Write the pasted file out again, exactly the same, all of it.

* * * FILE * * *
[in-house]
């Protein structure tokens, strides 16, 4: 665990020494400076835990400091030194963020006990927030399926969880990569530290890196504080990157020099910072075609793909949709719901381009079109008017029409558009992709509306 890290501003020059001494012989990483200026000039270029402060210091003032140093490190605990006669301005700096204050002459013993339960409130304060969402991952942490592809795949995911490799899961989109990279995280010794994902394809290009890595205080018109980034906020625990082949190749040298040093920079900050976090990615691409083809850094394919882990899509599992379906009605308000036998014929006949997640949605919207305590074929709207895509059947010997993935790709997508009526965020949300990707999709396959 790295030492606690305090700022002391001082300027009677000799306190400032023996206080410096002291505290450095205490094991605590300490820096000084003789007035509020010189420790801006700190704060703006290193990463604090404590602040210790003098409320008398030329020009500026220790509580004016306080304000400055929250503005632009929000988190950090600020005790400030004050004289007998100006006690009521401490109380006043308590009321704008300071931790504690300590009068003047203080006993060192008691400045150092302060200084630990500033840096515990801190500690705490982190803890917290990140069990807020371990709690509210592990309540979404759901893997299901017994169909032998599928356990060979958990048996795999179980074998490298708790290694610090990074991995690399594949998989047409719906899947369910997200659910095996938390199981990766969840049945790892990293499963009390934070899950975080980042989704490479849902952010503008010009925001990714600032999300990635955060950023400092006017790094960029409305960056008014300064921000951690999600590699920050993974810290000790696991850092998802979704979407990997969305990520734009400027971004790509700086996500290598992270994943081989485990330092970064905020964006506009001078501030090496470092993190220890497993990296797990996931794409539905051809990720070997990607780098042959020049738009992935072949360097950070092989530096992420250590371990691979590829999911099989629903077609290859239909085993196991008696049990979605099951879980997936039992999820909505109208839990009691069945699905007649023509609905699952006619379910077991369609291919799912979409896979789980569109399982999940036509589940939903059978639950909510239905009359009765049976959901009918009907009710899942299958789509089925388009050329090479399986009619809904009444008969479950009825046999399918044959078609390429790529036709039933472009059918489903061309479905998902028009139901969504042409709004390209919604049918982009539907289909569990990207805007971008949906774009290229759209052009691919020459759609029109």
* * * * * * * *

[in-house]
């Protein structure tokens, strides 16, 4: 665990020494400076835990400091030194963020006990927030399926969880990569530290890196504080990157020099910072075609793909949709719901381009079109008017029409558009992709509306 890290501003020059001494012989990483200026000039270029402060210091003032140093490190605990006669301005700096204050002459013993339960409130304060969402991952942490592809795949995911490799899961989109990279995280010794994902394809290009890595205080018109980034906020625990082949190749040298040093920079900050976090990615691409083809850094394919882990899509599992379906009605308000036998014929006949997640949605919207305590074929709207895509059947010997993935790709997508009526965020949300990707999709396959 790295030492606690305090700022002391001082300027009677000799306190400032023996206080410096002291505290450095205490094991605590300490820096000084003789007035509020010189420790801006700190704060703006290193990463604090404590602040210790003098409320008398030329020009500026220790509580004016306080304000400055929250503005632009929000988190950090600020005790400030004050004289007998100006006690009521401490109380006043308590009321704008300071931790504690300590009068003047203080006993060192008691400045150092302060200084630990500033840096515990801190500690705490982190803890917290990140069990807020371990709690509210592990309540979404759901893997299901017994169909032998599928356990060979958990048996795999179980074998490298708790290694610090990074991995690399594949998989047409719906899947369910997200659910095996938390199981990766969840049945790892990293499963009390934070899950975080980042989704490479849902952010503008010009925001990714600032999300990635955060950023400092006017790094960029409305960056008014300064921000951690999600590699920050993974810290000790696991850092998802979704979407990997969305990520734009400027971004790509700086996500290598992270994943081989485990330092970064905020964006506009001078501030090496470092993190220890497993990296797990996931794409539905051809990720070997990607780098042959020049738009992935072949360097950070092989530096992420250590371990691979590829999911099989629903077609290859239909085993196991008696049990979605099951879980997936039992999820909505109208839990009691069945699905007649023509609905699952006619379910077991369609291919799912979409896979789980569109399982999940036509589940939903059978639950909510239905009359009765049976959901009918009907009710899942299958789509089925388009050329090479399986009619809904009444008969479950009825046999399918044959078609390429790529036709039933472009059918489903061309479905998902028009139901969504042409709004390209919604049918982009539907289909569990990207805007971008949906774009290229759209052009691919020459759609029109």